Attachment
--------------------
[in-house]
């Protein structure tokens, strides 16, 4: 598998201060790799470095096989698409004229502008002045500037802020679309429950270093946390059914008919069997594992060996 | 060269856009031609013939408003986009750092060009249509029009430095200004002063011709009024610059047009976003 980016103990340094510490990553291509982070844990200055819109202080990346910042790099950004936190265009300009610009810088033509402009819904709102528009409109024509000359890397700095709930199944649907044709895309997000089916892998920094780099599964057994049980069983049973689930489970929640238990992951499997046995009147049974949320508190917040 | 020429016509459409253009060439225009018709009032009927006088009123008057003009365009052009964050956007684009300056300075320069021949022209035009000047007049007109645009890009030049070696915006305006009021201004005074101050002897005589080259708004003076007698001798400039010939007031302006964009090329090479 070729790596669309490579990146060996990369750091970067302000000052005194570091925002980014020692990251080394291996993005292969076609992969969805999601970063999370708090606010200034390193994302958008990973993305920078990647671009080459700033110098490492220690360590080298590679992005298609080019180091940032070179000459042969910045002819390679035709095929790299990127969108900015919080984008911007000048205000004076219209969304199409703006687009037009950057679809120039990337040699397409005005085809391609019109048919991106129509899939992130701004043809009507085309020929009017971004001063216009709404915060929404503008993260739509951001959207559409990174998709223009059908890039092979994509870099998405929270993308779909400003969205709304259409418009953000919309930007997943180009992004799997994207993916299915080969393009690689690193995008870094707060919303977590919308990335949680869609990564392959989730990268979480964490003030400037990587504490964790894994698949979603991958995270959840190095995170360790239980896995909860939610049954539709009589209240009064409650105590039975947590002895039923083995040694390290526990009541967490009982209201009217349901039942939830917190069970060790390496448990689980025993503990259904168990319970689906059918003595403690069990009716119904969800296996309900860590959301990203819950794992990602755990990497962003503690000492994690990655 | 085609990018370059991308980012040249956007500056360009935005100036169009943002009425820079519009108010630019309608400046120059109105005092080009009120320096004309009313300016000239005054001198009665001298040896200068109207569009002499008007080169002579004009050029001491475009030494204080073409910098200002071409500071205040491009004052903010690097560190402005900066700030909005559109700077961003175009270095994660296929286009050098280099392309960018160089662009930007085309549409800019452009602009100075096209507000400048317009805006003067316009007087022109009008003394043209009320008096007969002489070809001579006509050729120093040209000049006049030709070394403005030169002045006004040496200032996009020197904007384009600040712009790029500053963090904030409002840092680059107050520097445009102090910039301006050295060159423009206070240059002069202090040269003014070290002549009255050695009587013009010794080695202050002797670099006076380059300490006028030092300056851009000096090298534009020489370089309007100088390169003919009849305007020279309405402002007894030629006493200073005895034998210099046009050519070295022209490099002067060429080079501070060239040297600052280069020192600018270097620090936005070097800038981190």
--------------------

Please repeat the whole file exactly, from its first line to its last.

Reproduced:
[in-house]
């Protein structure tokens, strides 16, 4: 598998201060790799470095096989698409004229502008002045500037802020679309429950270093946390059914008919069997594992060996 | 060269856009031609013939408003986009750092060009249509029009430095200004002063011709009024610059047009976003 980016103990340094510490990553291509982070844990200055819109202080990346910042790099950004936190265009300009610009810088033509402009819904709102528009409109024509000359890397700095709930199944649907044709895309997000089916892998920094780099599964057994049980069983049973689930489970929640238990992951499997046995009147049974949320508190917040 | 020429016509459409253009060439225009018709009032009927006088009123008057003009365009052009964050956007684009300056300075320069021949022209035009000047007049007109645009890009030049070696915006305006009021201004005074101050002897005589080259708004003076007698001798400039010939007031302006964009090329090479 070729790596669309490579990146060996990369750091970067302000000052005194570091925002980014020692990251080394291996993005292969076609992969969805999601970063999370708090606010200034390193994302958008990973993305920078990647671009080459700033110098490492220690360590080298590679992005298609080019180091940032070179000459042969910045002819390679035709095929790299990127969108900015919080984008911007000048205000004076219209969304199409703006687009037009950057679809120039990337040699397409005005085809391609019109048919991106129509899939992130701004043809009507085309020929009017971004001063216009709404915060929404503008993260739509951001959207559409990174998709223009059908890039092979994509870099998405929270993308779909400003969205709304259409418009953000919309930007997943180009992004799997994207993916299915080969393009690689690193995008870094707060919303977590919308990335949680869609990564392959989730990268979480964490003030400037990587504490964790894994698949979603991958995270959840190095995170360790239980896995909860939610049954539709009589209240009064409650105590039975947590002895039923083995040694390290526990009541967490009982209201009217349901039942939830917190069970060790390496448990689980025993503990259904168990319970689906059918003595403690069990009716119904969800296996309900860590959301990203819950794992990602755990990497962003503690000492994690990655 | 085609990018370059991308980012040249956007500056360009935005100036169009943002009425820079519009108010630019309608400046120059109105005092080009009120320096004309009313300016000239005054001198009665001298040896200068109207569009002499008007080169002579004009050029001491475009030494204080073409910098200002071409500071205040491009004052903010690097560190402005900066700030909005559109700077961003175009270095994660296929286009050098280099392309960018160089662009930007085309549409800019452009602009100075096209507000400048317009805006003067316009007087022109009008003394043209009320008096007969002489070809001579006509050729120093040209000049006049030709070394403005030169002045006004040496200032996009020197904007384009600040712009790029500053963090904030409002840092680059107050520097445009102090910039301006050295060159423009206070240059002069202090040269003014070290002549009255050695009587013009010794080695202050002797670099006076380059300490006028030092300056851009000096090298534009020489370089309007100088390169003919009849305007020279309405402002007894030629006493200073005895034998210099046009050519070295022209490099002067060429080079501070060239040297600052280069020192600018270097620090936005070097800038981190």